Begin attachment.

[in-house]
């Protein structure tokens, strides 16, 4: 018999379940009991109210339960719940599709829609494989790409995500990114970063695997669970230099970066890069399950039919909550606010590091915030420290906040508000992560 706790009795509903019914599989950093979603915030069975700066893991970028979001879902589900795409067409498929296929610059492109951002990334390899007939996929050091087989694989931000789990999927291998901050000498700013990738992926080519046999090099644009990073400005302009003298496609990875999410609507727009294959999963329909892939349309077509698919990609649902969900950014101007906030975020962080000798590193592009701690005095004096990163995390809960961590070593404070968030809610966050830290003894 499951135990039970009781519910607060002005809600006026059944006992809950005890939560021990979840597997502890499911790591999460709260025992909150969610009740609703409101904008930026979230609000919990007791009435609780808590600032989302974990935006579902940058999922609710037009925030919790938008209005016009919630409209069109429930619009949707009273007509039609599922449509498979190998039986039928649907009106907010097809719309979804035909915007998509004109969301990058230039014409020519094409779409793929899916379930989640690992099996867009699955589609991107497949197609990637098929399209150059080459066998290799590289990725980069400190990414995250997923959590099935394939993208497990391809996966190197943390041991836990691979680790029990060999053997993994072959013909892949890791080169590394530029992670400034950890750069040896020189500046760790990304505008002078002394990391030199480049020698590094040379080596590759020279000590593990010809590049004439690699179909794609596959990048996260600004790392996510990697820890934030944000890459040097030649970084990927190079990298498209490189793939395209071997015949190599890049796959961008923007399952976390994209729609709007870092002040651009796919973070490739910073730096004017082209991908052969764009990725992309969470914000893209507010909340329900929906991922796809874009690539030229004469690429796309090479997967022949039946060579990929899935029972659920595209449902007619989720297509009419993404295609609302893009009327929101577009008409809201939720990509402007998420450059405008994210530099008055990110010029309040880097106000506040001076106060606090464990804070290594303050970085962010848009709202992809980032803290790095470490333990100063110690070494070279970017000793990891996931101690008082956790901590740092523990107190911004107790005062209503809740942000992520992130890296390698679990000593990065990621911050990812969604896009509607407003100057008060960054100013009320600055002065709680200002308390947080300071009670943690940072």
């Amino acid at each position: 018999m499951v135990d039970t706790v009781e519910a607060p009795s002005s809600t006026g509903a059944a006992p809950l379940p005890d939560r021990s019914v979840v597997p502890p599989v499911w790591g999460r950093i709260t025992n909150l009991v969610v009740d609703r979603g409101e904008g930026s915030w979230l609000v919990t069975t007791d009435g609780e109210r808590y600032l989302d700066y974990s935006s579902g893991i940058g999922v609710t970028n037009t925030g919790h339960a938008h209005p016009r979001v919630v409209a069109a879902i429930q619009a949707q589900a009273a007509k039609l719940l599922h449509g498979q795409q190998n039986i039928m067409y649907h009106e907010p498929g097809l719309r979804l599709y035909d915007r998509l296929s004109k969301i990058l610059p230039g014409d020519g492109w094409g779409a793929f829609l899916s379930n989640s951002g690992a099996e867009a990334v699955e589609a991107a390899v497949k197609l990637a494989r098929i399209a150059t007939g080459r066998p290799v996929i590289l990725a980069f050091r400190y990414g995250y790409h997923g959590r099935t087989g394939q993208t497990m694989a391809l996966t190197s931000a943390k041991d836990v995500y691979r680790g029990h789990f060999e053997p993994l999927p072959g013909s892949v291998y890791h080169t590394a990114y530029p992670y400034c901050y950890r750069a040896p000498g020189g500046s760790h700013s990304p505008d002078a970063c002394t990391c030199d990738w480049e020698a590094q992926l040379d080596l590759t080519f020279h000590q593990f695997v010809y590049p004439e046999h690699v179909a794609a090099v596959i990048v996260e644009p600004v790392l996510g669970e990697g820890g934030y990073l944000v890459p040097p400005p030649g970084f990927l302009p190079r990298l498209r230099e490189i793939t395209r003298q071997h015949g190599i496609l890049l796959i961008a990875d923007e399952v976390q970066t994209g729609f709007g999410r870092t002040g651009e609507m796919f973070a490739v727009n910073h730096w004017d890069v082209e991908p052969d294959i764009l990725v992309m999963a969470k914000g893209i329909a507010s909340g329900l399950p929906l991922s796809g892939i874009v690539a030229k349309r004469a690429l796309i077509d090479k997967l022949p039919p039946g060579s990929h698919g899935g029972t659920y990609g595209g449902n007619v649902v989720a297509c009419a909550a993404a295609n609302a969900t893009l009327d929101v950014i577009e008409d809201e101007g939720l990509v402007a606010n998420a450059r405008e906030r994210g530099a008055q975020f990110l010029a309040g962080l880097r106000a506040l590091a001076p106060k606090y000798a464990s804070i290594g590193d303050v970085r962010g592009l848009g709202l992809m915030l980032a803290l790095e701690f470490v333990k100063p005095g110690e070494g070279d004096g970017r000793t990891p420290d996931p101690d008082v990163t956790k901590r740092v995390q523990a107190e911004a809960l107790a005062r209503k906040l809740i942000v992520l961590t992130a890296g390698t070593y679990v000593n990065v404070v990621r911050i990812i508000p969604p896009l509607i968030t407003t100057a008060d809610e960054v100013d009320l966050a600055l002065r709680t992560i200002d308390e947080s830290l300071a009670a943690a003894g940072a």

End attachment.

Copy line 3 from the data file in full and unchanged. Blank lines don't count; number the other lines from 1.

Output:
């Amino acid at each position: 018999m499951v135990d039970t706790v009781e519910a607060p009795s002005s809600t006026g509903a059944a006992p809950l379940p005890d939560r021990s019914v979840v597997p502890p599989v499911w790591g999460r950093i709260t025992n909150l009991v969610v009740d609703r979603g409101e904008g930026s915030w979230l609000v919990t069975t007791d009435g609780e109210r808590y600032l989302d700066y974990s935006s579902g893991i940058g999922v609710t970028n037009t925030g919790h339960a938008h209005p016009r979001v919630v409209a069109a879902i429930q619009a949707q589900a009273a007509k039609l719940l599922h449509g498979q795409q190998n039986i039928m067409y649907h009106e907010p498929g097809l719309r979804l599709y035909d915007r998509l296929s004109k969301i990058l610059p230039g014409d020519g492109w094409g779409a793929f829609l899916s379930n989640s951002g690992a099996e867009a990334v699955e589609a991107a390899v497949k197609l990637a494989r098929i399209a150059t007939g080459r066998p290799v996929i590289l990725a980069f050091r400190y990414g995250y790409h997923g959590r099935t087989g394939q993208t497990m694989a391809l996966t190197s931000a943390k041991d836990v995500y691979r680790g029990h789990f060999e053997p993994l999927p072959g013909s892949v291998y890791h080169t590394a990114y530029p992670y400034c901050y950890r750069a040896p000498g020189g500046s760790h700013s990304p505008d002078a970063c002394t990391c030199d990738w480049e020698a590094q992926l040379d080596l590759t080519f020279h000590q593990f695997v010809y590049p004439e046999h690699v179909a794609a090099v596959i990048v996260e644009p600004v790392l996510g669970e990697g820890g934030y990073l944000v890459p040097p400005p030649g970084f990927l302009p190079r990298l498209r230099e490189i793939t395209r003298q071997h015949g190599i496609l890049l796959i961008a990875d923007e399952v976390q970066t994209g729609f709007g999410r870092t002040g651009e609507m796919f973070a490739v727009n910073h730096w004017d890069v082209e991908p052969d294959i764009l990725v992309m999963a969470k914000g893209i329909a507010s909340g329900l399950p929906l991922s796809g892939i874009v690539a030229k349309r004469a690429l796309i077509d090479k997967l022949p039919p039946g060579s990929h698919g899935g029972t659920y990609g595209g449902n007619v649902v989720a297509c009419a909550a993404a295609n609302a969900t893009l009327d929101v950014i577009e008409d809201e101007g939720l990509v402007a606010n998420a450059r405008e906030r994210g530099a008055q975020f990110l010029a309040g962080l880097r106000a506040l590091a001076p106060k606090y000798a464990s804070i290594g590193d303050v970085r962010g592009l848009g709202l992809m915030l980032a803290l790095e701690f470490v333990k100063p005095g110690e070494g070279d004096g970017r000793t990891p420290d996931p101690d008082v990163t956790k901590r740092v995390q523990a107190e911004a809960l107790a005062r209503k906040l809740i942000v992520l961590t992130a890296g390698t070593y679990v000593n990065v404070v990621r911050i990812i508000p969604p896009l509607i968030t407003t100057a008060d809610e960054v100013d009320l966050a600055l002065r709680t992560i200002d308390e947080s830290l300071a009670a943690a003894g940072a």